Publication

The association between use of proton-pump inhibitors and excess mortality after kidney transplantation: A cohort study

Douwes, R. M., Gomes-Neto, A. W., Eisenga, M. F., Van Loon, E., Schutten, J. C., Gans, R. O. B., Naesens, M., van den Berg, E., Sprangers, B., Berger, S. P., Navis, G., Blokzijl, H., Meijers, B., Bakker, S. J. L. & Kuypers, D., 15-Jun-2020, In : PLOS MEDICINE. 17, 6, 19 p.

Research output: Contribution to journalArticleAcademicpeer-review

APA

Douwes, R. M., Gomes-Neto, A. W., Eisenga, M. F., Van Loon, E., Schutten, J. C., Gans, R. O. B., ... Kuypers, D. (2020). The association between use of proton-pump inhibitors and excess mortality after kidney transplantation: A cohort study. PLOS MEDICINE, 17(6). https://doi.org/10.1371/journal.pmed.1003140

Author

Douwes, Rianne M ; Gomes-Neto, António W ; Eisenga, Michele F ; Van Loon, Elisabet ; Schutten, Joëlle C ; Gans, Rijk O B ; Naesens, Maarten ; van den Berg, Else ; Sprangers, Ben ; Berger, Stefan P ; Navis, Gerjan ; Blokzijl, Hans ; Meijers, Björn ; Bakker, Stephan J L ; Kuypers, Dirk. / The association between use of proton-pump inhibitors and excess mortality after kidney transplantation : A cohort study. In: PLOS MEDICINE. 2020 ; Vol. 17, No. 6.

Harvard

Douwes, RM, Gomes-Neto, AW, Eisenga, MF, Van Loon, E, Schutten, JC, Gans, ROB, Naesens, M, van den Berg, E, Sprangers, B, Berger, SP, Navis, G, Blokzijl, H, Meijers, B, Bakker, SJL & Kuypers, D 2020, 'The association between use of proton-pump inhibitors and excess mortality after kidney transplantation: A cohort study', PLOS MEDICINE, vol. 17, no. 6. https://doi.org/10.1371/journal.pmed.1003140

Standard

The association between use of proton-pump inhibitors and excess mortality after kidney transplantation : A cohort study. / Douwes, Rianne M; Gomes-Neto, António W; Eisenga, Michele F; Van Loon, Elisabet; Schutten, Joëlle C; Gans, Rijk O B; Naesens, Maarten; van den Berg, Else; Sprangers, Ben; Berger, Stefan P; Navis, Gerjan; Blokzijl, Hans; Meijers, Björn; Bakker, Stephan J L; Kuypers, Dirk.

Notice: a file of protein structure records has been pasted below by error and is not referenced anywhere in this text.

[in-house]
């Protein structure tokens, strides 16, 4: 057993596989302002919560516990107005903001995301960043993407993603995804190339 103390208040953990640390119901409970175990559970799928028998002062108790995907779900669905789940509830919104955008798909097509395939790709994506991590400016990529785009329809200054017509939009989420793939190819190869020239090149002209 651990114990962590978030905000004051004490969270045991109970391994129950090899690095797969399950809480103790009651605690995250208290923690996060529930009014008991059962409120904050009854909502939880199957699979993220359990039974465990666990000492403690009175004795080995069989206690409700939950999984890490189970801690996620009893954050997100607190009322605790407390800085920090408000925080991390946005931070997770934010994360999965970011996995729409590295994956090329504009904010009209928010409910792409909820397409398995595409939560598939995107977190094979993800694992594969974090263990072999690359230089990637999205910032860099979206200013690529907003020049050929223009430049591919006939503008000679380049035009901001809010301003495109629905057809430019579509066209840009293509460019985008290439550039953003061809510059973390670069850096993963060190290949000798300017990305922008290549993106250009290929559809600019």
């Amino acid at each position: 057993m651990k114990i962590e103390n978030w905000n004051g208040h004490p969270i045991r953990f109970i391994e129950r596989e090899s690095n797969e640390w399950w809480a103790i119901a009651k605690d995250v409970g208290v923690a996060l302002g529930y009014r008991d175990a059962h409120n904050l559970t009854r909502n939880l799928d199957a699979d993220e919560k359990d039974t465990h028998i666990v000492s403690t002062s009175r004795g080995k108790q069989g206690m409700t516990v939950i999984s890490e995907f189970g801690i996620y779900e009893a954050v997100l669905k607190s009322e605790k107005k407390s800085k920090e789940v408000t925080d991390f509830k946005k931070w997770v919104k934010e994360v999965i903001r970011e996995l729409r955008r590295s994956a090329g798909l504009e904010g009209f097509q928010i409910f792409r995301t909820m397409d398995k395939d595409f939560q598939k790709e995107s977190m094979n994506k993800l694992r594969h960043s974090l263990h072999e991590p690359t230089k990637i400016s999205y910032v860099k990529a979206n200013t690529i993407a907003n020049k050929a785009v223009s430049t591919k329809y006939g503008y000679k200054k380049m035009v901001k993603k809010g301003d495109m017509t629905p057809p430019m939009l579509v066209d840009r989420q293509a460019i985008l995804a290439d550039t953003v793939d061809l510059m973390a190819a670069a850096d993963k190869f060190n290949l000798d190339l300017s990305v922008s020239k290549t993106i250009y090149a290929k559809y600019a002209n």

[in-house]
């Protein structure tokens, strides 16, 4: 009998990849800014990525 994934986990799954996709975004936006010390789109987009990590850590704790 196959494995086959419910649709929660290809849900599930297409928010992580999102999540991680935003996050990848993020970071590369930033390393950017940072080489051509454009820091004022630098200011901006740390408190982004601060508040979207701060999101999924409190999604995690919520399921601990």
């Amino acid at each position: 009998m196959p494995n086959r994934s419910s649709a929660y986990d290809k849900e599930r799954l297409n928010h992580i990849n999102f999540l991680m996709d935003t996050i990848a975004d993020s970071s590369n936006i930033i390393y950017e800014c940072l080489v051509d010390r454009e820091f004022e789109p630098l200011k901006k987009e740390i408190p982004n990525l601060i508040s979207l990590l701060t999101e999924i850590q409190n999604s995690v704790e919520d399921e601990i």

In: PLOS MEDICINE, Vol. 17, No. 6, 15.06.2020.

Research output: Contribution to journalArticleAcademicpeer-review

Vancouver

Douwes RM, Gomes-Neto AW, Eisenga MF, Van Loon E, Schutten JC, Gans ROB et al. The association between use of proton-pump inhibitors and excess mortality after kidney transplantation: A cohort study. PLOS MEDICINE. 2020 Jun 15;17(6). https://doi.org/10.1371/journal.pmed.1003140


BibTeX

@article{f55337be6824419dadcf3a92fd560f99,
title = "The association between use of proton-pump inhibitors and excess mortality after kidney transplantation: A cohort study",
abstract = "BACKGROUND: Chronic use of proton-pump inhibitors (PPIs) is common in kidney transplant recipients (KTRs). However, concerns are emerging about the potential long-term complications of PPI therapy. We aimed to investigate whether PPI use is associated with excess mortality risk in KTRs.METHODS AND FINDINGS: We investigated the association of PPI use with mortality risk using multivariable Cox proportional hazard regression analyses in a single-center prospective cohort of 703 stable outpatient KTRs, who visited the outpatient clinic of the University Medical Center Groningen (UMCG) between November 2008 and March 2011 (ClinicalTrials.gov Identifier NCT02811835). Independent replication of the results was performed in a prospective cohort of 656 KTRs from the University Hospitals Leuven (NCT01331668). Mean age was 53 ± 13 years, 57{\%} were male, and 56.6{\%} used PPIs. During median follow-up of 8.2 (4.7-9.0) years, 194 KTRs died. In univariable Cox regression analyses, PPI use was associated with an almost 2 times higher mortality risk (hazard ratio [HR] 1.86, 95{\%} CI 1.38-2.52, P < 0.001) compared with no use. After adjustment for potential confounders, PPI use remained independently associated with mortality (HR 1.68, 95{\%} CI 1.21-2.33, P = 0.002). Moreover, the HR for mortality risk in KTRs taking a high PPI dose (>20 mg omeprazole equivalents/day) compared with patients taking no PPIs (HR 2.14, 95{\%} CI 1.48-3.09, P < 0.001) was higher than in KTRs taking a low PPI dose (HR 1.72, 95{\%} CI 1.23-2.39, P = 0.001). These findings were replicated in the Leuven Renal Transplant Cohort. The main limitation of this study is its observational design, which precludes conclusions about causation.CONCLUSIONS: We demonstrated that PPI use is associated with an increased mortality risk in KTRs, independent of potential confounders. Moreover, our data suggest that this risk is highest among KTRs taking high PPI dosages. Because of the observational nature of our data, our results require further corroboration before it can be recommended to avoid the long-term use of PPIs in KTRs.TRIAL REGISTRATION: ClinicalTrials.gov Identifier: NCT02811835, NCT01331668.",
author = "Douwes, {Rianne M} and Gomes-Neto, {Ant{\'o}nio W} and Eisenga, {Michele F} and {Van Loon}, Elisabet and Schutten, {Jo{\"e}lle C} and Gans, {Rijk O B} and Maarten Naesens and {van den Berg}, Else and Ben Sprangers and Berger, {Stefan P} and Gerjan Navis and Hans Blokzijl and Bj{\"o}rn Meijers and Bakker, {Stephan J L} and Dirk Kuypers",
year = "2020",
month = "6",
day = "15",